As a Paralympian, Dunedin-based javelin thrower Holly Robinson is used to breaking barriers.
However, being a character — and the only Kiwi — in the Paralmypics’ first-ever official video game is an achievement she’s still pinching herself about.
“When you get opportunities like this, it's really, really cool,” she told 1 NEWS.
“Also nerve wracking a little bit!”
Robinson is one of nine para-athletes from around the world to be included in the The Pegasus Dream Tour, an avatar role-playing game launching at the end of June where users can compete and equip themselves with prosthetic arms, legs and wheelchairs.
Robinson said the game is a significant milestone for the Paralympic movement.
“It’s going to give people a way to get involved that’s really fun, innovative and it's going to be really exciting that people do get to experience these Paralympic sports.”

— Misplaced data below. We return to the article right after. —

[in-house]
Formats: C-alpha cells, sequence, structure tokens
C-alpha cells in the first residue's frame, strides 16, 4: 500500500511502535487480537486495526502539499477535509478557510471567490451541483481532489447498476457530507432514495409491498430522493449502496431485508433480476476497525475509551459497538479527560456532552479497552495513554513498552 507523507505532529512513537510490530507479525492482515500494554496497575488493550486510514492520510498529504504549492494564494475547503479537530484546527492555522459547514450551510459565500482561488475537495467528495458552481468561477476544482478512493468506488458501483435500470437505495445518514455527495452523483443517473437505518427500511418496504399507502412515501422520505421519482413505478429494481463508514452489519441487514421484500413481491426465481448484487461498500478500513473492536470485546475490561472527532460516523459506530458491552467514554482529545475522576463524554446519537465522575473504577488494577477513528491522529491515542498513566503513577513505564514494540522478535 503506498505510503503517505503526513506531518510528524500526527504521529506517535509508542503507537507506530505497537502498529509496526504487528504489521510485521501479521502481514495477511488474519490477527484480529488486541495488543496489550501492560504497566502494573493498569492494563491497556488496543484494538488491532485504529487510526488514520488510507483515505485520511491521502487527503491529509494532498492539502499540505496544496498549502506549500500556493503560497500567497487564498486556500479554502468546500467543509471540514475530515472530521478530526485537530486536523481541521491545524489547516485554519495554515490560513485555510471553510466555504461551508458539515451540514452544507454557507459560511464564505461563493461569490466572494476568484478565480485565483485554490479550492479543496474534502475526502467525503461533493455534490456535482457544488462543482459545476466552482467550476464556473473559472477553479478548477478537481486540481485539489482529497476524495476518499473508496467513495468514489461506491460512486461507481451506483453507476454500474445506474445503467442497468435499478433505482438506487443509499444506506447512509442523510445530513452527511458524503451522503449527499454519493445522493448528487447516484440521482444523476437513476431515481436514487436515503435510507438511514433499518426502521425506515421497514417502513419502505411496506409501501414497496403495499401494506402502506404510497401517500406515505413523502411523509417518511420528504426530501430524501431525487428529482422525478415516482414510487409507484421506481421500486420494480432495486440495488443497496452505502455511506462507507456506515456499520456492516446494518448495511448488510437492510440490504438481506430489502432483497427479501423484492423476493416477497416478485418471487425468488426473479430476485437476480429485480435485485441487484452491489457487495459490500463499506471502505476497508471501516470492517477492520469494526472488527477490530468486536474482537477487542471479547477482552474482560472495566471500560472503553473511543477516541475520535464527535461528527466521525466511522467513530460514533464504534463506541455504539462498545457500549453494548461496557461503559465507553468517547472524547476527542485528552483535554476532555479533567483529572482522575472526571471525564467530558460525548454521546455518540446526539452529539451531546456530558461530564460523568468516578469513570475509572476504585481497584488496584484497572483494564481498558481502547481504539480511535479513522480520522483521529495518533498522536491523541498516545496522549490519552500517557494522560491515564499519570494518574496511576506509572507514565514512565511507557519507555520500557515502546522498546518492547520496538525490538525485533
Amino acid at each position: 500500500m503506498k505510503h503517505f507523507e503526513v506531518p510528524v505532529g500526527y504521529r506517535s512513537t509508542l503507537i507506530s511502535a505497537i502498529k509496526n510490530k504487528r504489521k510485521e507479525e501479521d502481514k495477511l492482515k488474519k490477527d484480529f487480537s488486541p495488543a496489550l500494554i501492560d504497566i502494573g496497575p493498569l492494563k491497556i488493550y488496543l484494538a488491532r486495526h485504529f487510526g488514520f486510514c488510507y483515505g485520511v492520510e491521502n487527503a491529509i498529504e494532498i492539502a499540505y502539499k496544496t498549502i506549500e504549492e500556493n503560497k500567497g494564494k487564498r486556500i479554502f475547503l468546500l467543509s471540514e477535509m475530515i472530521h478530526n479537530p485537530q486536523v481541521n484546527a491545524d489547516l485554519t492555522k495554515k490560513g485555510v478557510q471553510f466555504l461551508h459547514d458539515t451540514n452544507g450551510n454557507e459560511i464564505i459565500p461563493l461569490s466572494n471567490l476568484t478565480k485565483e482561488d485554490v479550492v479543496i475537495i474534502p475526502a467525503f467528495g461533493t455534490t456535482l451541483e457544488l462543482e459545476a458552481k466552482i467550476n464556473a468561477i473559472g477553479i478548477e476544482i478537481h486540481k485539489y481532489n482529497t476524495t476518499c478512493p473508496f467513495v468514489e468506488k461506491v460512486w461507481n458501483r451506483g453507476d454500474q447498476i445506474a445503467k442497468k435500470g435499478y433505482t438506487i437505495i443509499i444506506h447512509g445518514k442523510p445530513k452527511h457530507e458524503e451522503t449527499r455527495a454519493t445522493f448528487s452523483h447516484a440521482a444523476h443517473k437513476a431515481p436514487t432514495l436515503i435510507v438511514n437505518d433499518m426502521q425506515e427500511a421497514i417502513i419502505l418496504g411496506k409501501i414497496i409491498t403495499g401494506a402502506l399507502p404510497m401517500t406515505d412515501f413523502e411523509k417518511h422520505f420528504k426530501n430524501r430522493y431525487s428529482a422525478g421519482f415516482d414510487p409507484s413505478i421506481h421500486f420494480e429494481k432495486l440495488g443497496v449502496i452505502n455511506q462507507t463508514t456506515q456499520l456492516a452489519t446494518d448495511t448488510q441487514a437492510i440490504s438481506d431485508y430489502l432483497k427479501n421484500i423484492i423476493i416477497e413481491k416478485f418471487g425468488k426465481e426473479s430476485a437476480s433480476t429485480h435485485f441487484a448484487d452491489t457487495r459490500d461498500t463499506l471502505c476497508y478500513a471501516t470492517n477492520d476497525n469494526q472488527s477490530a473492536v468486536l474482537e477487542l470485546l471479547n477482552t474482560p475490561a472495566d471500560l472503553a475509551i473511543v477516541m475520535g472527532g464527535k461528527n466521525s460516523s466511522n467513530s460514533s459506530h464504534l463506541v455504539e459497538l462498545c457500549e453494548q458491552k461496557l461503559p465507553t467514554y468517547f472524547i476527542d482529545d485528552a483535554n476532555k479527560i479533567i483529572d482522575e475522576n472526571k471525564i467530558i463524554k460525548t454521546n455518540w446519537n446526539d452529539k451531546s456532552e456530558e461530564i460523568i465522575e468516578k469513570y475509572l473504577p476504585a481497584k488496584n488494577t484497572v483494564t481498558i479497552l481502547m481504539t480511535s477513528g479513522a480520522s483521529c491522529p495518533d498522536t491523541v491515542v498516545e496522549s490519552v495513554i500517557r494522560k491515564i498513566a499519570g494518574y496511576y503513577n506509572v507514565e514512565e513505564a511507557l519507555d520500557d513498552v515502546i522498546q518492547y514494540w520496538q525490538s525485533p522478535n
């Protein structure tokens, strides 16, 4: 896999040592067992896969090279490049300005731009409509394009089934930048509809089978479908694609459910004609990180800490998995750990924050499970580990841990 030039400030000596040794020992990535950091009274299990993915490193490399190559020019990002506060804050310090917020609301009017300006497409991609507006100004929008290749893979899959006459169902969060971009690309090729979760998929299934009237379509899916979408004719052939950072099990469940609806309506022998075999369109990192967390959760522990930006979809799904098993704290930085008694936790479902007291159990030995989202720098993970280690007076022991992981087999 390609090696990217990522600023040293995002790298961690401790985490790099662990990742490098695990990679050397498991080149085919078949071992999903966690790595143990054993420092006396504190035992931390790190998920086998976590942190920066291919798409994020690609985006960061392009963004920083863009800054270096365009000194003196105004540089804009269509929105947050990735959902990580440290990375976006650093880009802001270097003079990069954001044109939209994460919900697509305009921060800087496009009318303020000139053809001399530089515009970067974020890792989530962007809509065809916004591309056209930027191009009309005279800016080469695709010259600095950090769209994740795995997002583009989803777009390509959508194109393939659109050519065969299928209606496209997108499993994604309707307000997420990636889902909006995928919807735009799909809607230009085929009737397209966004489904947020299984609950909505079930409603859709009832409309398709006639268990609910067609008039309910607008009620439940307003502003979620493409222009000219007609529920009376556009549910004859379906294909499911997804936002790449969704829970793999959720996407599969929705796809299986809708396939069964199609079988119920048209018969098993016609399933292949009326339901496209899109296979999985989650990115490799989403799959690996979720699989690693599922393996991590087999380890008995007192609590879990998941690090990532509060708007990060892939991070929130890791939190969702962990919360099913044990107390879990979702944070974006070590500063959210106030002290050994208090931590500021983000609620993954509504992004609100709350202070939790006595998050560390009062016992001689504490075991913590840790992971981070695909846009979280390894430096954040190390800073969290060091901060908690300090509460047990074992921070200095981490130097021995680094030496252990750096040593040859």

Robinson isn’t the only piece of New Zealand tied to the game, though, with Dunedin-based gaming hub CODE [Centre Of Digital Excellence] working alongside the official developers JP Games in Japan to help bring the game to life.
CODE establishment director Tim Ponting said it’s a proud moment for New Zealand on multiple levels.
“Aotearoa is such a fab place to be involved in the games industry,” Ponting said.
“We're embracing diversity here in this country which hasn’t been seen in the video game industry elsewhere in the world and it's fantastic encouragement for young people in New Zealand to get involved in the industry and sport at the same time.”
The inclusion is added motivation for Robinson, who remains hopeful the real-life version will go ahead despite ongoing issues with Covid-19 in Japan and globally.
“These games are going to be very different to any games I’ve experienced,” she said.
“I’ve been to two, but at the end of the day I’m training hard here in Dunedin to go out and throw out the best I possibly can.”